Sometimes (discretionary) foods and drinks are recommended to have only sometimes and in small amounts. There are a wide range of foods and drinks that are in the ‘sometimes’ category.
These products are usually high in additional energy (kilojoules) and low in healthy nutrients the body needs. Sometimes foods typically contain high levels of saturated fats, sugars, salt and/or alcohol. Examples include cakes, biscuits, confectionery, chocolate, cream, potato chips, savoury and sweet pastries, mayonnaise and sugar sweetened beverages.
Based on the most recent Australian Health Survey (2013), Australians have a high intake of sometimes foods. Balancing your intake of the 5 food groups and sometimes (discretionary) food can be tricky but making small swaps to include more nutritious foods from the 5 food groups can help you find your healthy balance.
Why have sometimes foods and drinks in small amounts?
While food provides us with nutrition, we also eat for other reasons. Enjoying your favourite foods, eating socially and eating foods that bring you joy is also important.
It’s important not to focus on just one food or one meal, but on your whole diet. It’s OK to have these sometimes foods in small amounts, as part of a balanced nutritious diet and to enjoy them mindfully.
Sometimes we don’t realise how many of these foods we are choosing. The healthylife Food Tracker may help you become more aware of your choices.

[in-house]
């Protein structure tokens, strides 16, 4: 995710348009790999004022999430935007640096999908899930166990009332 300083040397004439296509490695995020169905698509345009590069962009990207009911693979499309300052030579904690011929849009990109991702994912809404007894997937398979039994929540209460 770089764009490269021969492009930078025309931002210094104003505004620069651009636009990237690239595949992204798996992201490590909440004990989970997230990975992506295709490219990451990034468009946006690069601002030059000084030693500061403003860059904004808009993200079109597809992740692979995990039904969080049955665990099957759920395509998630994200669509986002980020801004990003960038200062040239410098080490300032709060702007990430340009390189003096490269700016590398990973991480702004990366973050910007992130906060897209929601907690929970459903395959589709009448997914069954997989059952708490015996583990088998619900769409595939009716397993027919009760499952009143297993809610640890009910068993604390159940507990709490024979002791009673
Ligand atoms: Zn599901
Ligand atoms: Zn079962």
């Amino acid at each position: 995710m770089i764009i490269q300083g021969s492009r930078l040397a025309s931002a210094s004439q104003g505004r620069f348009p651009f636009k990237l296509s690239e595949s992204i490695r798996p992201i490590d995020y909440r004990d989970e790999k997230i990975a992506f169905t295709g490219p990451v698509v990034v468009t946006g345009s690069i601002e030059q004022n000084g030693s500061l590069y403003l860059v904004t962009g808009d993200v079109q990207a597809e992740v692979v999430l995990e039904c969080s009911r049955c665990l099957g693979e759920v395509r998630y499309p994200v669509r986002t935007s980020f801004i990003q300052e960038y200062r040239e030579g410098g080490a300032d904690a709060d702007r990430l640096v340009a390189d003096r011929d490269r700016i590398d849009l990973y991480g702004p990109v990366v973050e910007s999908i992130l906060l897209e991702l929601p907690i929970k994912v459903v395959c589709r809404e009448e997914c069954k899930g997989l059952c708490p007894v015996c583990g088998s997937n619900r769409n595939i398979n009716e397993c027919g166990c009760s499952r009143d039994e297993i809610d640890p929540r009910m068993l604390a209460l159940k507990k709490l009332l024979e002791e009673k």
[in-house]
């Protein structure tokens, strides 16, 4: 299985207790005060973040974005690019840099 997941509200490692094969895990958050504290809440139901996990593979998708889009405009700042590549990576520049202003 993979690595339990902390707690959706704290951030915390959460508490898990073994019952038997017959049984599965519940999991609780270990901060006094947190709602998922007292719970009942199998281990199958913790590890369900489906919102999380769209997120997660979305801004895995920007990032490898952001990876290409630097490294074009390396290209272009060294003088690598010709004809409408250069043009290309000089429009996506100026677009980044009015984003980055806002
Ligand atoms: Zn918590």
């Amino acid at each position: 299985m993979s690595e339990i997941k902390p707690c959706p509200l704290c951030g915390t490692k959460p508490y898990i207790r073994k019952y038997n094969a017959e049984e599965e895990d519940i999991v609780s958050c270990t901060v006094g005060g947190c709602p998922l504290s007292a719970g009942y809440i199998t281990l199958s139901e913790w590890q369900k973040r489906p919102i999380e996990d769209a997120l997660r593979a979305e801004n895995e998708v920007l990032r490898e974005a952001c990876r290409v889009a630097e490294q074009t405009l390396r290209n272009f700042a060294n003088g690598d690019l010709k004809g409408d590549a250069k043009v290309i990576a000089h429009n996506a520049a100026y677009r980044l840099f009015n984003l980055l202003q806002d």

If your percentage of sometimes foods is looking a bit high, you can make small, healthy swaps to gradually bring this down each week.
Sometimes foods and your health
It is always important to mindfully enjoy your food, we not only eat to nourish ourselves but it is also often your ticket down memory lane. It is recommended to have ‘sometimes’ foods sometimes, as the name suggests!
Ever wondered why?
They may be high in overall energy levels (kilojoules/calories) but what about the nutrients? Sometimes foods tend to have lower levels of the really important nutrients and high amounts of saturated fats, additional salts and sugars, alcohol or low fibre levels.
As you may have noticed, especially with your younger ones, more ‘sometimes’ food may also mean less space for more nutritious food in their tummies!
Evidence shows that foods high in saturated fats, sugars and salts have been associated with higher risks of obesity and other long-term health conditions.
Swap out sugary treats for berries and other fresh fruits.
What can you eat instead?
Want some help in working out how to make healthier choices? The healthylife team of expert nutritionists and dietitians are here to assist you with healthier swaps!
Are you trying to reduce lollies and candies but still want to satisfy your sweet tooth? Try our favorite alternatives such as fruits, frozen grapes, plain popcorn, nuts or yoghurt.
- 3pm pick-me-up? Swap sugary cakes and biscuits for a savoury home-made muffin.
- If you are trying to reduce your soft drink intake, awarding water the “Drink of the day” is a good idea. And to make up for the fun bubbles, you could also opt for sparkling water; amp it up with a slice of lemon or berries.
- How about a treat on the really hot days? Try making your own homemade nice-cream by blending a frozen banana until smooth.
Want to arm yourself with tips to help the whole family eat more veg, manage sugar intake or move a little more?
Our ways to well programs do the hard work for you, by pulling together practical, expert-backed advice to help inspire you to make healthier choices. Get started today.